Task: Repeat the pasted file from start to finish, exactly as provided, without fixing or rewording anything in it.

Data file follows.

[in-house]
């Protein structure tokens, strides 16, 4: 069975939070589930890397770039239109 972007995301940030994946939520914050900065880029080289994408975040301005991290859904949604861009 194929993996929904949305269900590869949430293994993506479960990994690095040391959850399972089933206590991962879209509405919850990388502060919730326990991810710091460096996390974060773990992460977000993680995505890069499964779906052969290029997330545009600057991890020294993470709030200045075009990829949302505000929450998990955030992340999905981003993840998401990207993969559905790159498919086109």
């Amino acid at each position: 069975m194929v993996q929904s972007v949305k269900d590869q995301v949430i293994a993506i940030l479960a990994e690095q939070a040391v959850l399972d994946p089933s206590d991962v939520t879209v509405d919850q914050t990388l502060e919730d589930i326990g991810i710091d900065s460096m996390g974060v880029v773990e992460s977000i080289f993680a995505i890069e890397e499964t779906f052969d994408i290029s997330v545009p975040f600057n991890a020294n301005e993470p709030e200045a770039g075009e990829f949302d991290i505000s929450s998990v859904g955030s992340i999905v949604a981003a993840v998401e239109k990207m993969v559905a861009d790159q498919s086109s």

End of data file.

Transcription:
[in-house]
């Protein structure tokens, strides 16, 4: 069975939070589930890397770039239109 972007995301940030994946939520914050900065880029080289994408975040301005991290859904949604861009 194929993996929904949305269900590869949430293994993506479960990994690095040391959850399972089933206590991962879209509405919850990388502060919730326990991810710091460096996390974060773990992460977000993680995505890069499964779906052969290029997330545009600057991890020294993470709030200045075009990829949302505000929450998990955030992340999905981003993840998401990207993969559905790159498919086109």
């Amino acid at each position: 069975m194929v993996q929904s972007v949305k269900d590869q995301v949430i293994a993506i940030l479960a990994e690095q939070a040391v959850l399972d994946p089933s206590d991962v939520t879209v509405d919850q914050t990388l502060e919730d589930i326990g991810i710091d900065s460096m996390g974060v880029v773990e992460s977000i080289f993680a995505i890069e890397e499964t779906f052969d994408i290029s997330v545009p975040f600057n991890a020294n301005e993470p709030e200045a770039g075009e990829f949302d991290i505000s929450s998990v859904g955030s992340i999905v949604a981003a993840v998401e239109k990207m993969v559905a861009d790159q498919s086109s």